BEA Systems stressed convergence as the order of the day Monday at the BEA eWorld conference, which featured the introduction of the company's WebLogic Platform 8.1 J2EE application deployment suite.
The platform was built from scratch with the intention of unifying application development and integration, said BEA chairman and CEO Alfred Chuang, who also is a founder of the company. The platform presents a single environment sharing common code, supporting enterprise application integration and development, portals, workflows, and Web services, he said.
"WebLogic 8.1 is not just a tool. It's truly convergence at all levels," Chuang said. "I believe the launch of BEA WebLogic Platform 8.1 will help mark 2003 as a major inflection point in the history of enterprise computing."
In a question and answer session following his keynote presentation, Chuang suggested business process-oriented programming will be the next wave in computing. This type of programming mimics business processes, so that ultimately programming can be done by end-users.
"The days of process-based programming are right around the corner. It's very, very exciting," said Chuang.
WebLogic 8.1 features a unified security model across all platform components, providing for a constant mechanism for securing applications, portals, and business processes, according to BEA.
Included in WebLogic Platform 8.1 are new versions of the following products, also carrying the version number 8.1:
* WebLogic Server application server, featuring cluster configuration and offering Web services security and an infrastructure for delivering SOAP messages. Performance is improved 30 percent over the previous version.
* WebLogic Workshop, presenting a services-oriented development environment and a control architecture for rapid application assembly and reuse of business best practices.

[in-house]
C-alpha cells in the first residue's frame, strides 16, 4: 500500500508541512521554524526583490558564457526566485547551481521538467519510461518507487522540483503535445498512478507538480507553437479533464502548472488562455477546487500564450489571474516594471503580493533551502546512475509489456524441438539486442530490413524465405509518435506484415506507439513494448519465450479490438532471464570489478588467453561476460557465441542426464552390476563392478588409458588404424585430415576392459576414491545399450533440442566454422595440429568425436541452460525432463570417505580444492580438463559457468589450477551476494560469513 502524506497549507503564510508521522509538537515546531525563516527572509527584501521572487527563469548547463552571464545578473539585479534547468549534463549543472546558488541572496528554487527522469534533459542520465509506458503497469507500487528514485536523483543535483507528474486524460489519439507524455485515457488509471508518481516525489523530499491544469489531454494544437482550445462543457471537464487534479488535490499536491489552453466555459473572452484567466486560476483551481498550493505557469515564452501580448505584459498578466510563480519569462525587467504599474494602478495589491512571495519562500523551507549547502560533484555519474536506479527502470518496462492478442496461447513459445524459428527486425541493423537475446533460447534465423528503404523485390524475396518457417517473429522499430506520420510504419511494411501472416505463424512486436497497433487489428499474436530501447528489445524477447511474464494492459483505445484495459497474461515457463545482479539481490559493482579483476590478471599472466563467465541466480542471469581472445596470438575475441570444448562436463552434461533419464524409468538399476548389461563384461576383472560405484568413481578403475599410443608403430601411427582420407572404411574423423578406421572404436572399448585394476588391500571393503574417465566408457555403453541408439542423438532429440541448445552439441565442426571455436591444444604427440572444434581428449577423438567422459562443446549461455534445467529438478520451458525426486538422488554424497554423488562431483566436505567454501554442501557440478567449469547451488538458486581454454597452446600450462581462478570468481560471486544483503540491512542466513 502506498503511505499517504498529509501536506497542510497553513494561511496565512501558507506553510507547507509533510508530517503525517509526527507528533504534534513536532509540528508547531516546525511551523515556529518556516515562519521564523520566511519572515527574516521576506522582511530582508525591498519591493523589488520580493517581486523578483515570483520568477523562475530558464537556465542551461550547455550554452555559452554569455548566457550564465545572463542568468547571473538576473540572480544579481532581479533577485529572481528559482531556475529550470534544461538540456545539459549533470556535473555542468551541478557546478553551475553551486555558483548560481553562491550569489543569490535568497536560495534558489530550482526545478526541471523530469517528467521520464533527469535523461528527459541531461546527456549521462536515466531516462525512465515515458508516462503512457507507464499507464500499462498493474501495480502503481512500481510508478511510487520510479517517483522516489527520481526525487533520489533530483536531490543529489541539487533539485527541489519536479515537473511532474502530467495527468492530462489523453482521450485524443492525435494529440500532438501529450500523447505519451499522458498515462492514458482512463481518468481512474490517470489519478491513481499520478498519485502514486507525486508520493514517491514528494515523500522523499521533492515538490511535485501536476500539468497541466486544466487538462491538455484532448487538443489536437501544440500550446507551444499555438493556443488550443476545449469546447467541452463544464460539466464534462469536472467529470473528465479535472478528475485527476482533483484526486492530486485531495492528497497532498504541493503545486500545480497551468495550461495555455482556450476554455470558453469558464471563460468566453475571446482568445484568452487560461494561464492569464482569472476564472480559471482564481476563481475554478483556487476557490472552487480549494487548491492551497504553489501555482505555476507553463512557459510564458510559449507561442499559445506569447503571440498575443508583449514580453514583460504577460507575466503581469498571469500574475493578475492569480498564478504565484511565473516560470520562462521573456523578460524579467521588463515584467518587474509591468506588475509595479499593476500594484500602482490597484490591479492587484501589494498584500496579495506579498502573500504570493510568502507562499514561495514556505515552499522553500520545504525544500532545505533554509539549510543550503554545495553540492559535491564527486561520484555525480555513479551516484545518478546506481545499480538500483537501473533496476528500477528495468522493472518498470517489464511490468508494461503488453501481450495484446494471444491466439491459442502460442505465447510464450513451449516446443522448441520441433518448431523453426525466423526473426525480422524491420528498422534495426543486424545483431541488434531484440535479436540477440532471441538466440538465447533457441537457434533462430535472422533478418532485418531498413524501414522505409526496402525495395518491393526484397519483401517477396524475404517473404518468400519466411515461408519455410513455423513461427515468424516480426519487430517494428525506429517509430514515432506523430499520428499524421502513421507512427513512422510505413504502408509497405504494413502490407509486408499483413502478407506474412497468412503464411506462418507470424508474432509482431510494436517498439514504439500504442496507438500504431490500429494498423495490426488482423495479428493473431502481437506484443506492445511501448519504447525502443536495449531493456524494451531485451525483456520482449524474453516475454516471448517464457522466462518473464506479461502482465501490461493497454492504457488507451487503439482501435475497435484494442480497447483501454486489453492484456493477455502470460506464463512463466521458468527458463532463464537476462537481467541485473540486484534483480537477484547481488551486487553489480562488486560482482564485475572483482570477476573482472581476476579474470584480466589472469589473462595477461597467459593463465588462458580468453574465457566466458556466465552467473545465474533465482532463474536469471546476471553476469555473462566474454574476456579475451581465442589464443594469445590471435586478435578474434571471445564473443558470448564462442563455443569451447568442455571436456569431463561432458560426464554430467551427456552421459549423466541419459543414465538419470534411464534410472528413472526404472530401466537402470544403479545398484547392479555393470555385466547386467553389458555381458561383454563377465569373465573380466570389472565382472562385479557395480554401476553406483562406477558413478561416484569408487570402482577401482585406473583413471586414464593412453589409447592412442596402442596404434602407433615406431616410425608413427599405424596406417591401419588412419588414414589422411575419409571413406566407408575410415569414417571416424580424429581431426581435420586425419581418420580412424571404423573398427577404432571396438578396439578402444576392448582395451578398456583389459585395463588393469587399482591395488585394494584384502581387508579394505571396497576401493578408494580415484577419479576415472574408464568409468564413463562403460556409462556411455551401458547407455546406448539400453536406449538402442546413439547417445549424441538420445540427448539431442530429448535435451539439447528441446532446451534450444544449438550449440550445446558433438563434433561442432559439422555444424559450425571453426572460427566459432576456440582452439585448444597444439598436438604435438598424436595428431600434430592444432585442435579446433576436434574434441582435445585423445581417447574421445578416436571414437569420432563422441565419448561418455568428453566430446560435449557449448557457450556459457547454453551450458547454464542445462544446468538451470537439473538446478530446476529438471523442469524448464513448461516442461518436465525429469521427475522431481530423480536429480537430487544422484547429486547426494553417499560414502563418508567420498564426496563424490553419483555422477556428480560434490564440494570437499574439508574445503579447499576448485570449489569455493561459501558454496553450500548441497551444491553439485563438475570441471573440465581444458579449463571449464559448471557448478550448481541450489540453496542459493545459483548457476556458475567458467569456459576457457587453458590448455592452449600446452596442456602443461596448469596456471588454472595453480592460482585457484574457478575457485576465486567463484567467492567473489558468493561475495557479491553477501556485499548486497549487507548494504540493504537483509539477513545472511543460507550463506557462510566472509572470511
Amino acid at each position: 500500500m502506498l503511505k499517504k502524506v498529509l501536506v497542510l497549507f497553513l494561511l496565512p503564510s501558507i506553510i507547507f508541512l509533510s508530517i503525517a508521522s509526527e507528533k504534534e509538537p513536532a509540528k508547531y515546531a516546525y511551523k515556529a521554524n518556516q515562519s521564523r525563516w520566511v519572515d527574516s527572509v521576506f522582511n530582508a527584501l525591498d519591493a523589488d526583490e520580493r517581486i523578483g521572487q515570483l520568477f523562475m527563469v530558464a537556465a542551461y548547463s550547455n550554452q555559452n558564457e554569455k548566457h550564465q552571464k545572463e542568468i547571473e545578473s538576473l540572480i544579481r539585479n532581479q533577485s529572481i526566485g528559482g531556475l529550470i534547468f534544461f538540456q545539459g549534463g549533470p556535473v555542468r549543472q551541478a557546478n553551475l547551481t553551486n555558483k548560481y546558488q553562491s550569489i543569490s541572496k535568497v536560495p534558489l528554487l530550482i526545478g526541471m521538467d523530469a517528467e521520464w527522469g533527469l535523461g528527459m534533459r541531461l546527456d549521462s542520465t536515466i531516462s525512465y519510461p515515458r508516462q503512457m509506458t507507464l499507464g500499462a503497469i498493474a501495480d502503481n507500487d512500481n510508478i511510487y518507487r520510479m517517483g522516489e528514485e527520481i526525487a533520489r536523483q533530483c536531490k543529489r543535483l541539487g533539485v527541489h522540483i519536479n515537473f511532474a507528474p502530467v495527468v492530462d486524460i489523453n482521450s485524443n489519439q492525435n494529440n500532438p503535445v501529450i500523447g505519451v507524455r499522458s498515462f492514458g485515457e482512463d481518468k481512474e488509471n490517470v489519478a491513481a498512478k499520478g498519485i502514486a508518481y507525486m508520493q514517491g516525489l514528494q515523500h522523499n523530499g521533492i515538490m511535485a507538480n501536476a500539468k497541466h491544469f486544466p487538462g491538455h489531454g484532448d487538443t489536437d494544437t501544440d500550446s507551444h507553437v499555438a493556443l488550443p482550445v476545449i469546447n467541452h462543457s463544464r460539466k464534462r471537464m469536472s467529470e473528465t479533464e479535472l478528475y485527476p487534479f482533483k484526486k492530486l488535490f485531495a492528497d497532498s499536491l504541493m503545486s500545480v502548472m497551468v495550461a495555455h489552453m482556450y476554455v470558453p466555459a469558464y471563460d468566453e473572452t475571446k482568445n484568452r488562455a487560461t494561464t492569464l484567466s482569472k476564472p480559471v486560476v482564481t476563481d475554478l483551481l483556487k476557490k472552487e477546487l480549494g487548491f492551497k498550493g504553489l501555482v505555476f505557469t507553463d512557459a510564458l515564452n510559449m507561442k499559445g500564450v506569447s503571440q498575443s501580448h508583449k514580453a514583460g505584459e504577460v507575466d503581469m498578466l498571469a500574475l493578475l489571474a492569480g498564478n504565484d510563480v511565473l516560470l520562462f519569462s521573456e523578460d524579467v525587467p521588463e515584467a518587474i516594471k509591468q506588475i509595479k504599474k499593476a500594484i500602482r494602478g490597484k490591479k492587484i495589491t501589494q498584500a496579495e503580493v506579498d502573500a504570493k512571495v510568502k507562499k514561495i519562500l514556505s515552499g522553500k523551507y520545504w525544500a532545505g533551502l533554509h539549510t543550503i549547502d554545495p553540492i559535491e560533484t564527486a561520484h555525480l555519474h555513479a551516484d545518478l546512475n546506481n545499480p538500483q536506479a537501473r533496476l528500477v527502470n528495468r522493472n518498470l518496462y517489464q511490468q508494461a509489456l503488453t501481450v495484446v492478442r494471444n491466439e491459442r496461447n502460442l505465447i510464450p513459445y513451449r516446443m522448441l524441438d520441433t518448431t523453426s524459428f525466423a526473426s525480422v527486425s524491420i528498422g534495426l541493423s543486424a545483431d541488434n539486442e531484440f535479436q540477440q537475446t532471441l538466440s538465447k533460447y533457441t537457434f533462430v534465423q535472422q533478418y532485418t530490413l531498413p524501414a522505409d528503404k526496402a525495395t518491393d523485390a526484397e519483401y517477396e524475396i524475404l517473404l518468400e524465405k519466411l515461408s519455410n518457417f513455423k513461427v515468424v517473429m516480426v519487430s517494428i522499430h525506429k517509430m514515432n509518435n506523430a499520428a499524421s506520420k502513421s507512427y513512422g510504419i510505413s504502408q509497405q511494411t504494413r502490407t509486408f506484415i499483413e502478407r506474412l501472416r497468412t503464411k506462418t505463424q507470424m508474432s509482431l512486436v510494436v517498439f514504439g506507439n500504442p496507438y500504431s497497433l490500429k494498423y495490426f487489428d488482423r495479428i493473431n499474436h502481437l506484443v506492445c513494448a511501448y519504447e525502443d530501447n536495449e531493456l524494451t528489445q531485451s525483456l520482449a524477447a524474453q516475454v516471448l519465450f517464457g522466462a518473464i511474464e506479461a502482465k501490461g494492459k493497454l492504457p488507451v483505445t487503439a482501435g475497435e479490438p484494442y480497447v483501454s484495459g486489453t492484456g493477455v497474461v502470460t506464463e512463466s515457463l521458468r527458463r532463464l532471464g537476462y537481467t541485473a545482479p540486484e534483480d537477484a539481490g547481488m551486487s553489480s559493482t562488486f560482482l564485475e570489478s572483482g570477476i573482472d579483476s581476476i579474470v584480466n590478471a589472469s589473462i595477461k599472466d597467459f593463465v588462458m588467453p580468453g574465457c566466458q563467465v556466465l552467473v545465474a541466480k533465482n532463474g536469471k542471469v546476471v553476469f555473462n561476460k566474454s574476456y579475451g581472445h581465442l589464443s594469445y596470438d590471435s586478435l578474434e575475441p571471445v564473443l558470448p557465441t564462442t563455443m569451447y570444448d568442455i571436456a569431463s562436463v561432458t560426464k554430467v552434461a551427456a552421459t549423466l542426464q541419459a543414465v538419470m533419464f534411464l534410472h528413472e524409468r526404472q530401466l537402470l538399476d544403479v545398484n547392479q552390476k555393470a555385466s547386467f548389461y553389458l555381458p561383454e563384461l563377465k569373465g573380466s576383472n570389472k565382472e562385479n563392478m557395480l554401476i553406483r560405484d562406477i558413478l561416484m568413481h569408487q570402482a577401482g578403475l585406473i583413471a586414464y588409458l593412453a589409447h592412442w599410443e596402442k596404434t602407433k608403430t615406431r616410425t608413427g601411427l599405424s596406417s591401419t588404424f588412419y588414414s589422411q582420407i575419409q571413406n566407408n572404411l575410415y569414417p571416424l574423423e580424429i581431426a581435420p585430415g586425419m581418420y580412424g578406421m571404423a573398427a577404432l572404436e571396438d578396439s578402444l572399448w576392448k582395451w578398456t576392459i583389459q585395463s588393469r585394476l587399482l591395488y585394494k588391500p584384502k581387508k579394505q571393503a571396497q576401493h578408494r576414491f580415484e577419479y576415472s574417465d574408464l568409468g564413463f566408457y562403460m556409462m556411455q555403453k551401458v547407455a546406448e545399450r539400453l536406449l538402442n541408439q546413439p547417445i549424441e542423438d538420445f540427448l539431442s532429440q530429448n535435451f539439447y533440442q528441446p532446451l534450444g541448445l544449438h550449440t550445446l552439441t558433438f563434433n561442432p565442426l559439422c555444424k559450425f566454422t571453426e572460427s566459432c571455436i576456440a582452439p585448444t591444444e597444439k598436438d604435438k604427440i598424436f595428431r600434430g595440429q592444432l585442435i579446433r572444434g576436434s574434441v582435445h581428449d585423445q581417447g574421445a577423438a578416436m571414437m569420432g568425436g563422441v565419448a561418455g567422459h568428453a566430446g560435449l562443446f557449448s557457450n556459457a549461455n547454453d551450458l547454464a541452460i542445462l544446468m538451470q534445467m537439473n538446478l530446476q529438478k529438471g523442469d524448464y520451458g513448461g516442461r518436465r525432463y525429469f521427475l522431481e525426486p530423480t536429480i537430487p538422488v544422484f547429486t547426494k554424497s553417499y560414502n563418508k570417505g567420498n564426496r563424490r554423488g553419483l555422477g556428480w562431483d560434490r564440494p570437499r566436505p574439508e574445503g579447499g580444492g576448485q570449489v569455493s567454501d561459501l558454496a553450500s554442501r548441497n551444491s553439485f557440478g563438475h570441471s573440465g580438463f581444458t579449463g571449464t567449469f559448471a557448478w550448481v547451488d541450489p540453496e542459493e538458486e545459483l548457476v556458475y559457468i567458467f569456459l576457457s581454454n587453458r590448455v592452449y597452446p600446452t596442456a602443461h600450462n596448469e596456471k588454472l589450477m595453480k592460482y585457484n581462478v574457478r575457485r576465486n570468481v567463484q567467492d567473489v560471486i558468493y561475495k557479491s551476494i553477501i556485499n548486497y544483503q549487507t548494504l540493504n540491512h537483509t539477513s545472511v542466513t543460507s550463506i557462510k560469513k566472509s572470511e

* WebLogic Integration, providing for quicker integration.
* WebLogic Portal, for production and management of custom-fit portals. It supports the Java portlet standard, JSR 168, for portlet-level development, as well as JSR 170 for content management system integration.
OneWorld attendee said BEA was on the right path with the Platform product.
"It seems like the way to go," said Scott Krall, president of 4Point Technologies, an ISV in McLean, Va. , that leverages BEA technology. "They're solving all the points of integration."
But he cautioned, "Of course, I'll believe it when I see it."
The 8.1 versions of WebLogic Server and JRockit, which is BEA's Java Virtual Machine, are due to ship this spring. The integrated WebLogic Platform 8.1 ships this summer.
Also at the show, Chuang in a press conference downplayed Sun Microsystems' decision in 2001 to bundle a J2EE application server with the Solaris operating environment, noting that a BEA application server also is included.
"I spent 10 years with Sun. What are they calling the application server this time around?" Chuang asked. "If I really believe a hardware company can do software, I would have my foot on my desktop looking out my window."
Sun Microsystems Inc. remains one of BEA's closest partners, said Chuang.
Chuang also applauded the open-source JBoss J2EE application server, but stressed that users still want a mission-critical environment for application deployment.
"No one is writing an application directly on the Linux API," said Chuang.